Priest Seraphim Holland 2009.     St Nicholas Russian Orthodox Church, McKinney, Texas

 

http://www.orthodox.net/journal/2009-06-21.html

http://www.orthodox.net/journal/2009-06-21.doc

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[1] Simon was a socrcerer, who offered the Apostles money when he saw their ability to expel unclean spirits. Act 8:9-24 KJV  But there was a certain man, called Simon, which beforetime in the same city used sorcery, and bewitched the people of Samaria, giving out that himself was some great one:  (10)  To whom they all gave heed, from the least to the greatest, saying, This man is the great power of God.  (11)  And to him they had regard, because that of long time he had bewitched them with sorceries.  (12)  But when they believed Philip preaching the things concerning the kingdom of God, and the name of Jesus Christ, they were baptized, both men and women.  (13)  Then Simon himself believed also: and when he was baptized, he continued with Philip, and wondered, beholding the miracles and signs which were done.  (14)  Now when the apostles which were at Jerusalem heard that Samaria had received the word of God, they sent unto them Peter and John:  (15)  Who, when they were come down, prayed for them, that they might receive the Holy Ghost:  (16)  (For as yet he was fallen upon none of them: only they were baptized in the name of the Lord Jesus.)  (17)  Then laid they their hands on them, and they received the Holy Ghost.  (18)  And when Simon saw that through laying on of the apostles' hands the Holy Ghost was given, he offered them money,  (19)  Saying, Give me also this power, that on whomsoever I lay hands, he may receive the Holy Ghost.  (20)  But Peter said unto him, Thy money perish with thee, because thou hast thought that the gift of God may be purchased with money.  (21)  Thou hast neither part nor lot in this matter: for thy heart is not right in the sight of God.  (22)  Repent therefore of this thy wickedness, and pray God, if perhaps the thought of thine heart may be forgiven thee.  (23)  For I perceive that thou art in the gall of bitterness, and in the bond of iniquity.  (24)  Then answered Simon, and said, Pray ye to the Lord for me, that none of these things which ye have spoken come upon me.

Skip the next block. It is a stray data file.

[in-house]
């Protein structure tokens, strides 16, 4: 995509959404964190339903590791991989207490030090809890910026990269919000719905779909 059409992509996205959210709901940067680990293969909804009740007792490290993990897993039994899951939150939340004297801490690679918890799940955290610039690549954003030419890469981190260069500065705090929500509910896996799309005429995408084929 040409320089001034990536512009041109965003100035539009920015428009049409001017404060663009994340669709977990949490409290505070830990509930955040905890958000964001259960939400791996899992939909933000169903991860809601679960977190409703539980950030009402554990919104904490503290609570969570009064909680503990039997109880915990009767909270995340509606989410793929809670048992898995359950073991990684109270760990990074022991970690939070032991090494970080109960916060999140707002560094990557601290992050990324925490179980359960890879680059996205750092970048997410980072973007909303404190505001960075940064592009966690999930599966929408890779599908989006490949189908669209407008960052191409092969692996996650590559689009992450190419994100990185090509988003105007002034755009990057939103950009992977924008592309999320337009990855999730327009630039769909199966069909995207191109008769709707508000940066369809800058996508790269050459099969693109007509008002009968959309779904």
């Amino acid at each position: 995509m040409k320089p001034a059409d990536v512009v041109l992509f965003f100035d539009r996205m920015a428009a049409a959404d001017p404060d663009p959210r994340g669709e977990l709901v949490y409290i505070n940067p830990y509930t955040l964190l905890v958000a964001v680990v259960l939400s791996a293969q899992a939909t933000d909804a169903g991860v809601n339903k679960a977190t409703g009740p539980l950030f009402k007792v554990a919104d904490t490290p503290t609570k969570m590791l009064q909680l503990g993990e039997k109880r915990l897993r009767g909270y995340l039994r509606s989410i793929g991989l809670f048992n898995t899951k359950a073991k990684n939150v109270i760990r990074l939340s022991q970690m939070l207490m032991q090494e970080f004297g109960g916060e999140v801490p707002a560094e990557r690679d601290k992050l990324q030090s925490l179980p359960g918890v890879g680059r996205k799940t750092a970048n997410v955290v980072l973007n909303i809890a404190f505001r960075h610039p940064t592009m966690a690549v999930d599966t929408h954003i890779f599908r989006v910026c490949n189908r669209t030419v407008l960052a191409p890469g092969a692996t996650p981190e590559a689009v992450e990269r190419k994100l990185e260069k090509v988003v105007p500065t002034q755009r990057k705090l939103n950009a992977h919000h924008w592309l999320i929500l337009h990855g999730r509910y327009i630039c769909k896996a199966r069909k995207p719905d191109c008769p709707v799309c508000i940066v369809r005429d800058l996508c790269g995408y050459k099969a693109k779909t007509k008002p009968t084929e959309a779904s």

[2] John 10:1-4 KJV  Verily, verily, I say unto you, He that entereth not by the door into the sheepfold, but climbeth up some other way, the same is a thief and a robber.  (2)  But he that entereth in by the door is the shepherd of the sheep.  (3)  To him the porter openeth; and the sheep hear his voice: and he calleth his own sheep by name, and leadeth them out.  (4)  And when he putteth forth his own sheep, he goeth before them, and the sheep follow him: for they know his voice.





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St Nicholas Russian Orthodox Church, McKinney, Texas